|24||4080||Powertrain||Engine and cooling system, transmission, accessories|
|19||3230||Truck body structure||Cab-in-white, sleeper unit, hood & fairings, Interior & glass|
|18||3060||Misc Accessories/systems||Batteries, fuel system, exhaust hardware|
|17||2890||Drivetrain & Suspension||Drive axles, steer axle, suspension system|
|12||2040||Chassis / Frame||Frame rails & crossmembers, Fifth wheel and brackets|
|10||1700||Wheels and Tires||Set of 10 aluminum wheel + tire|
Figure 5-32 Weight distribution of major component categories in Class 8 tractors. SOURCE: Smith and Eberle (2003).
Potential for Lightweighting Trucks
Class 8 trucks, per 1,000 pounds lighter, get up to 1% better fuel efficiency on level ground, 1.6% better in stop and go traffic, and up to 2.4% better going uphill (Table 5-16, not shown).
Trucks, trailers, and buses are benefiting from greater use of lightweight materials and structures. Components already making use of aluminum include the cab structure, wheels, fifth wheel, bellhousing, and more (see Table 5-17). Aluminum composite panels have been introduced on trailers, and the use of wood in trailers is diminishing. The barrier to additional use of aluminum or carbon composites is primarily cost effectiveness, with carbon fiber composites, for example, costing several times more per unit mass than aluminum. Some technical and cost-effectiveness issues with carbon composites and have been studied in DOE programs with industry (Rini, 2005).
While progress is being made in weight reduction through materials and design, certain weight-adding components have been necessary. Emissions control components are adding roughly 400 lb, and aerodynamic devices another 200 lb, but are deemed a positive tradeoff with aerodynamic drag reduction. Similarly, the weight addition from efficiency technologies such as waste heat recovery are projected to provide net benefits. In hybrid applications, batteries and other hybrid components add 300 to 1000 lb for trucks and even more in bus applications.
|Technologies||Class 8||Class 3-7||Refuse Truck|
|Tires and Wheels||X||X||X|
|Transmission & driveline||X||X||X|
|Overnight idle reduction||X|
|Waste heat recapture||X|
|Dieselization (from gasoline)||X|
|TABLE 6-1 Technologies and Vehicle Classes Likely to See Benefits|
|Fuel Consumption reduction %|
|Transmission & driveline||7||4||4|
|TABLE 6-2 Fuel Consumption Reduction (percentage) by Application and Vehicle Type|
Tractors designed with aerodynamics in mind have been on the market for almost 30 years. A relatively wide range of aero-related improvements have been implemented on modern truck tractors, which has substantially improved their fuel economy. Figure 10-7 shows a summary of aerodynamic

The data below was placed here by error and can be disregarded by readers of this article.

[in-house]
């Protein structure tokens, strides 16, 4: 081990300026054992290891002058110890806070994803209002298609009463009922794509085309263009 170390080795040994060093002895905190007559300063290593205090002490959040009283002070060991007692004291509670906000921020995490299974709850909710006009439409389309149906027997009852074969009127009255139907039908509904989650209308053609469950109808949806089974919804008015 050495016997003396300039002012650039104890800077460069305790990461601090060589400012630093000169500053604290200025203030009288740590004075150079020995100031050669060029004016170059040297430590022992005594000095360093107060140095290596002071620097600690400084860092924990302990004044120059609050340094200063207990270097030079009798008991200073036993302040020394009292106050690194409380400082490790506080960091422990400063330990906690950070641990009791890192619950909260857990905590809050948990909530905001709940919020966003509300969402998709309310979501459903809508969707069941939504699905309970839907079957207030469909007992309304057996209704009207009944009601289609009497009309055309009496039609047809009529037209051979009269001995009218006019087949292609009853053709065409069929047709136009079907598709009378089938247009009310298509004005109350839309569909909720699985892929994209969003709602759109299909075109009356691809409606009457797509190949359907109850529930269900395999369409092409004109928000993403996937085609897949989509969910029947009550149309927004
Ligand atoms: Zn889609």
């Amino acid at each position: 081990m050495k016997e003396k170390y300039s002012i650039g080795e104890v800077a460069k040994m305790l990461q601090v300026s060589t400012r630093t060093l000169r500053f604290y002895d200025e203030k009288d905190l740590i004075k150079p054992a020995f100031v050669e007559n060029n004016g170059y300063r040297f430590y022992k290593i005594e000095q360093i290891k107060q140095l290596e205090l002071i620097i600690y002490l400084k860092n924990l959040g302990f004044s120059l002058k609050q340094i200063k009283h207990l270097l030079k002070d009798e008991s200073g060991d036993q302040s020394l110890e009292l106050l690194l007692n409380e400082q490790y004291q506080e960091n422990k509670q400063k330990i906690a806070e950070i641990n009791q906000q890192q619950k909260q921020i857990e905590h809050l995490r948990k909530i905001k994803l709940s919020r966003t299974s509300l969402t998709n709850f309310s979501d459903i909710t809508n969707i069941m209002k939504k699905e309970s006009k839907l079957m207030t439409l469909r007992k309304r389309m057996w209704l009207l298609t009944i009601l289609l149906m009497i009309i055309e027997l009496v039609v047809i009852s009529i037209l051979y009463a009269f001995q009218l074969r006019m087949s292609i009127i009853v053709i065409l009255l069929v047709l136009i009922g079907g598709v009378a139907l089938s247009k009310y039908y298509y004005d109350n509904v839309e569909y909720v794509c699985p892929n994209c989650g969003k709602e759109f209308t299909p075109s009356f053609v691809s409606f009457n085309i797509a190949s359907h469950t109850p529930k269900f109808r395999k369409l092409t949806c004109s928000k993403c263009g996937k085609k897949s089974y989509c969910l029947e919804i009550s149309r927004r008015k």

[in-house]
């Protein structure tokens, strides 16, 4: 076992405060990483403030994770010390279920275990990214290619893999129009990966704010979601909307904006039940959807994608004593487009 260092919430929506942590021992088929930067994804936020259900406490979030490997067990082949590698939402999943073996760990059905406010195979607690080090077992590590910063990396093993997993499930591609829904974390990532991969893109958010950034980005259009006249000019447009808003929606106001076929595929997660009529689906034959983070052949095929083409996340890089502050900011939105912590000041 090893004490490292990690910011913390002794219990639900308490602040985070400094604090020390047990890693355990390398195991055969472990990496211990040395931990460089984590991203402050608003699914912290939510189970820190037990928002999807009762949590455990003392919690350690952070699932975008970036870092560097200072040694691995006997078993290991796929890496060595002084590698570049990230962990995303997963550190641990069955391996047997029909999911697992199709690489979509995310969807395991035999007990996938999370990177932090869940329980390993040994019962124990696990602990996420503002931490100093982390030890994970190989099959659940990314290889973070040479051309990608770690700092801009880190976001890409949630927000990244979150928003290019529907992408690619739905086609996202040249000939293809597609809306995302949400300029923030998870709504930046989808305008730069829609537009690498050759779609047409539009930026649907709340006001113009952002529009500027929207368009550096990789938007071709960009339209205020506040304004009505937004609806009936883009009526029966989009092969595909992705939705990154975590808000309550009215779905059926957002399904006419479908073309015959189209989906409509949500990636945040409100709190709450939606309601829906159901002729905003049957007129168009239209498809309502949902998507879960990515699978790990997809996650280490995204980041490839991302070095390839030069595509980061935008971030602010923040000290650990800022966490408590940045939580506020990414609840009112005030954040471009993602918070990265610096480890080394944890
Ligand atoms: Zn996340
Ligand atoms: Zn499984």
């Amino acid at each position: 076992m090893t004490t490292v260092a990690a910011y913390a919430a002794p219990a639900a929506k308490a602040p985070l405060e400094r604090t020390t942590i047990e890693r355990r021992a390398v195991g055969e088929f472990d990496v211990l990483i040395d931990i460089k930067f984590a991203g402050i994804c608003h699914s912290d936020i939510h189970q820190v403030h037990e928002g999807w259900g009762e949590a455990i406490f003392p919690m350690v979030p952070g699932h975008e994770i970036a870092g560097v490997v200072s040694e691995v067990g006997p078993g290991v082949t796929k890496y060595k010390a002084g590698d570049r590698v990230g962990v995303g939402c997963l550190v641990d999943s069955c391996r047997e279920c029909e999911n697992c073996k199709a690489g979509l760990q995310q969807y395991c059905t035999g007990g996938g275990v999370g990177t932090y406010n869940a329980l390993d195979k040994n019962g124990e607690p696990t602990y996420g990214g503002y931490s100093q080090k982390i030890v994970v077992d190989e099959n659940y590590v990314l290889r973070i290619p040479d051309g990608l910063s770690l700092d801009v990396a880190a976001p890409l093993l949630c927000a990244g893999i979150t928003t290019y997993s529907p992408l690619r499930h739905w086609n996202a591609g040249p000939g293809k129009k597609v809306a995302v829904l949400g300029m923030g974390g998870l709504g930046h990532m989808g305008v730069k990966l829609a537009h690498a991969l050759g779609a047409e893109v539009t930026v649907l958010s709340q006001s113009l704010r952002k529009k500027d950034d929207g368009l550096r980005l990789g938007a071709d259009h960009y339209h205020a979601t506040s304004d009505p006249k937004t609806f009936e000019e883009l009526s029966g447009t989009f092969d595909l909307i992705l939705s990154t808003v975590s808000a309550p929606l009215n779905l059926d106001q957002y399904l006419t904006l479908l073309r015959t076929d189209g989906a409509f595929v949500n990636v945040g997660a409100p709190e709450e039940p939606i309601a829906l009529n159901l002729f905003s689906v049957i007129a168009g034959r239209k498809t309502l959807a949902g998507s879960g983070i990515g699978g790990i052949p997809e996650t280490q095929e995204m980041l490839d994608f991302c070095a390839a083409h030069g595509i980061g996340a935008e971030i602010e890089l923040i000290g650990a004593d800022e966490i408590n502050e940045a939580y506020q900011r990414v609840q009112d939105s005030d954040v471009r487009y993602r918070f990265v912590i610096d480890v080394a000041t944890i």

More on aerodynamic design
[I think that this will be less of an issue as roads crumble and long-haul trucks can’t go fast, and hopefully railroads will be carrying a larger share of long-distance freight since they’ll have plenty of room once a great depression hits and less goods are traveling]
Some measures, such as roof fairings and deflectors, have been widely adopted throughout the trucking industry, while others are less prevalent. Improvements in fuel economy on the order of 10% have already been documented, owing to a combination of tractor aerodynamic measures.
The prospect of high fuel prices has renewed industry interest in active aerodynamics. Examples of active aerodynamic systems include the following: Grille shutters to close off the grille when active y engine cooling is not needed.
Active ride height control to lower the tractor and trailer at highway speeds. This technology lowers the total vehicle by 0.75 to 1.0 inch, which reduced overall form drag by reducing frontal area. Deployable mirrors or in-cabin vision systems to take over mirror functionality at highway speeds when the mirrors would be stowed for improved aerodynamics. Current safety regulations, which require fixed mirrors, prevent this technology from being deployed.
Trailer side skirts, mounted under the trailer and deflecting airflow from sweeping the trailer underside, have been shown to have a substantial aerodynamic effect. Fuel economy improvements of between 3.8 and 5.2% have been reported for such devices. However, while aerodynamically compelling, these features cause a wide variety of problems for fleet operators. Service, inspection, tire storage, and tire maintenance are all hindered by lack of easy access to the trailer underside. And skirts are prone to damage and breakage in the harsh environment where trailers must operate. These include the conditions at work sites, around fork trucks, in ice and snow, at steep loading docks, and similar conditions.
The rear of the trailer can be optimized for low drag using a “boat-tail” or similar device to reduce the massive separation bubble that follows the trailer back surface. Improvements in fuel economy ranging from 2.9 to 5.0% have been reported. As with side skirts, however, such devices have been resisted by the truck-buying fleets due to practical concerns.
Generally speaking, aerodynamic improvements to trailers have been slower and less noticeable than those on the tractor. This is largely due to the different ownership models of tractors versus trailers. Tractors are specified meticulously, and represent a major investment for their owners. A trailer costs much less, and is often seen as an interchangeable commodity with substantial cost pressure. Further, trailers are far more numerous than tractors, by a factor of 4:1 in a typical fleet. Many trailers are therefore sitting idle at any given time; the net result is a much longer payback time for investments in trailer efficiency. And finally, in some cases, the trailer is not owned by the same entity that owns the tractor and pays for the fuel. This misalignment of incentives is a hurdle to more aggressive implementation of trailer aerodynamic measures.